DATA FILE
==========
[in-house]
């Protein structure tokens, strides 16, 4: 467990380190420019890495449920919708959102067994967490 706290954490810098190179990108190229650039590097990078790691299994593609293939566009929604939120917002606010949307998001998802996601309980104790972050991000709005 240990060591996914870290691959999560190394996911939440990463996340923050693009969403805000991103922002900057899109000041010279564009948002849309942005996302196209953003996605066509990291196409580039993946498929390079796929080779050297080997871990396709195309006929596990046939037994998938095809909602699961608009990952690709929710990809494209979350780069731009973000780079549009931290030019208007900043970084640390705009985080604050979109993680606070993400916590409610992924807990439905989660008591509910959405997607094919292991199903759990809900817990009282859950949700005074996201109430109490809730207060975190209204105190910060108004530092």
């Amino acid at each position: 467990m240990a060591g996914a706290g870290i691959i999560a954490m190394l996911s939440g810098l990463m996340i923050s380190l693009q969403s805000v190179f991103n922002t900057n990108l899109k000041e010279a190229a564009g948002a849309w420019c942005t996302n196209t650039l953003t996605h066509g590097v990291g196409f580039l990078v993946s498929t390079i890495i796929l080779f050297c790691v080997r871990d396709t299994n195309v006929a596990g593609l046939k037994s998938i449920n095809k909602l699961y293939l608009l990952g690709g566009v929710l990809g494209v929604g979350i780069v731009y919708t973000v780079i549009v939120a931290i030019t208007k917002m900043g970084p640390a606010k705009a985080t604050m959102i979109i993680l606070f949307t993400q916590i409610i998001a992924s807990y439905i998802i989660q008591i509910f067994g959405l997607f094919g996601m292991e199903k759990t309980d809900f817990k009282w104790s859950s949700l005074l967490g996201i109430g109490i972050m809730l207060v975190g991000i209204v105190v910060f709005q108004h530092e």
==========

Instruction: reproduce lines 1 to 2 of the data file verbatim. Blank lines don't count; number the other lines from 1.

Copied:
[in-house]
């Protein structure tokens, strides 16, 4: 467990380190420019890495449920919708959102067994967490 706290954490810098190179990108190229650039590097990078790691299994593609293939566009929604939120917002606010949307998001998802996601309980104790972050991000709005 240990060591996914870290691959999560190394996911939440990463996340923050693009969403805000991103922002900057899109000041010279564009948002849309942005996302196209953003996605066509990291196409580039993946498929390079796929080779050297080997871990396709195309006929596990046939037994998938095809909602699961608009990952690709929710990809494209979350780069731009973000780079549009931290030019208007900043970084640390705009985080604050979109993680606070993400916590409610992924807990439905989660008591509910959405997607094919292991199903759990809900817990009282859950949700005074996201109430109490809730207060975190209204105190910060108004530092």